What is the right way to read and study your Bible?
My greatest encouragement to you on this topic is to just do it. Don’t get hung up on doing it perfectly. Trying too hard to follow a specific method or formula can rob you of the joy of simply delighting in God’s Word (Psalm 1).
Your Bible Is Your Food
That said, I strongly believe in the value of learning and growing and developing Bible study skills over time. It’s important to understand how to read a verse in context, or to recognize the difference between reading poetry or history or the Gospels.
My own foundation of Bible reading and study have literally sustained me and kept me going through some of life’s darkest valleys. Reading and studying my Bible is truly one of my favorite things to do.
“Variety Is The Spice Of Life”
I’ve gone about it in many different ways over the course of my life. Some ways have ministered to my spirit more effectively than others, but God’s Word is always living and active (Hebrews 4:12) and worth my time.
In case you could use a fresh idea or need to change things up in your own Bible reading/study, here are a few of the methods I’ve used along with some other tips.
What To Read
- Read one book of the Bible per month: If it’s a short book, you’ll get to know it deeply and thoroughly. You may even have parts of it naturally memorized at the end of the month! If it’s a longer book, you’ll get a good feel for the book and experience the value of reading it all at once.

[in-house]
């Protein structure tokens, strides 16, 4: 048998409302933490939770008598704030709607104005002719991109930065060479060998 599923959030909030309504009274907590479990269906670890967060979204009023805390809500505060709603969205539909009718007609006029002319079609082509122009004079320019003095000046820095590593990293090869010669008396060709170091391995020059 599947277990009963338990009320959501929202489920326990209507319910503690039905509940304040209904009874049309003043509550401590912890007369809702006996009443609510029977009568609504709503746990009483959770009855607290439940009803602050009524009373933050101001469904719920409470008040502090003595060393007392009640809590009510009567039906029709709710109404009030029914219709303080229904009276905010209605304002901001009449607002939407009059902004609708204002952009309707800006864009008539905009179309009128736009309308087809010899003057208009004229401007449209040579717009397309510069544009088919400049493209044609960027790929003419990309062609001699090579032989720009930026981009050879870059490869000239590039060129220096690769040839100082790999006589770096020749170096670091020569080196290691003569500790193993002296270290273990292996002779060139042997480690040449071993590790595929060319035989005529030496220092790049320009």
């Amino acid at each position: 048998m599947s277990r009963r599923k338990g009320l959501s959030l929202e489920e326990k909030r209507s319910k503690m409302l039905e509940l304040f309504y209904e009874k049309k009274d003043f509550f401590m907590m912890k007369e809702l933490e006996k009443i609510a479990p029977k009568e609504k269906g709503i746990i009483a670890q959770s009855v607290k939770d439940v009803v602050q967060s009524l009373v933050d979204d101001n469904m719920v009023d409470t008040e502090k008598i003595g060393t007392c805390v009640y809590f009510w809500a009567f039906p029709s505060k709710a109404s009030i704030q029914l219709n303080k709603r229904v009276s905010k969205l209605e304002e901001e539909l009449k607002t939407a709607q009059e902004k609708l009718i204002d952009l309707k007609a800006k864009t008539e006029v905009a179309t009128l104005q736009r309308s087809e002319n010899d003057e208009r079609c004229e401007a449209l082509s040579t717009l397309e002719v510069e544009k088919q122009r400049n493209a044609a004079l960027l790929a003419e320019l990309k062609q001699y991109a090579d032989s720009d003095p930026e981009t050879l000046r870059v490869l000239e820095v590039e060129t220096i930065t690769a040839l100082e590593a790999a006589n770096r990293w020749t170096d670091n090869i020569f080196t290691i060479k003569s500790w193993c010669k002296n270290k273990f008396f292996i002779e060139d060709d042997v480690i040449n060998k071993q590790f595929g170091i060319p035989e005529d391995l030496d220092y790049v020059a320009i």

- Proverb of the day: Whatever the date is on the calendar, read that chapter from the book of Proverbs.
- A Psalm (or 5) each day: As with the Proverbs, read the chapter that corresponds to the date. If you want to read more than one, add 30 and read that chapter, too (1, 31, 61, 91, 121). If you read 5 Psalms a day, you’ll get through the whole book in a month.
- Word/Topical Study: Pick a word or topic and highlight it every time you come across it as you read through a book of the Bible. What do you learn about that topic/word from the text? Use a concordance or online tool like Bible Gateway, if you want to explore the word/topic across the entire Bible at once. But if you do that, I still recommend this exercise within the context of one whole book. It always surprises me how much I glean from one book when I “camp out” there.
- Read through the Bible in a year:
- The One-Year Bible
- The Chronological Bible
- The Daily Walk Bible
- various other Bible-in-a-year plans
- Other Bible reading plans: Ligonier has a great collection for you to choose from.
- Inductive Bible Study: I initially learned this via Kay Arthur’s Precepts for Life program, working through the books of Isaiah, Daniel, and Matthew. I have since enjoyed teaching from several others on how to study this way and it has “evolved” into my natural study method.
- Scripture reading
- Observe what it says
- Apply it to my own life
- Pray about it
- Bible study books and groups: Each one has it’s own focus and method. Some are more in-depth than others. Some take more time than others.
While You Read
- Context is key! Any time you refer to one verse, be sure to read it in context. Read the whole passage so that you can accurately discern the purpose of the text.
- Observation: What does the text say? Use the 5 W’s – Who? What? Where? When? Why? And How?
- Interpretation: What does the text mean? Not “What does it mean TO ME?” It can be helpful to think of it as “Why did God want this passage included in His Word? What does GOD mean by it?”
- Application: How does this apply to me? What do I learn about Jesus? What do I learn about myself? Is there any sin I’ve been made aware of that I need to repent of?
Consider using this helpful Guide for Meditating On Scripture.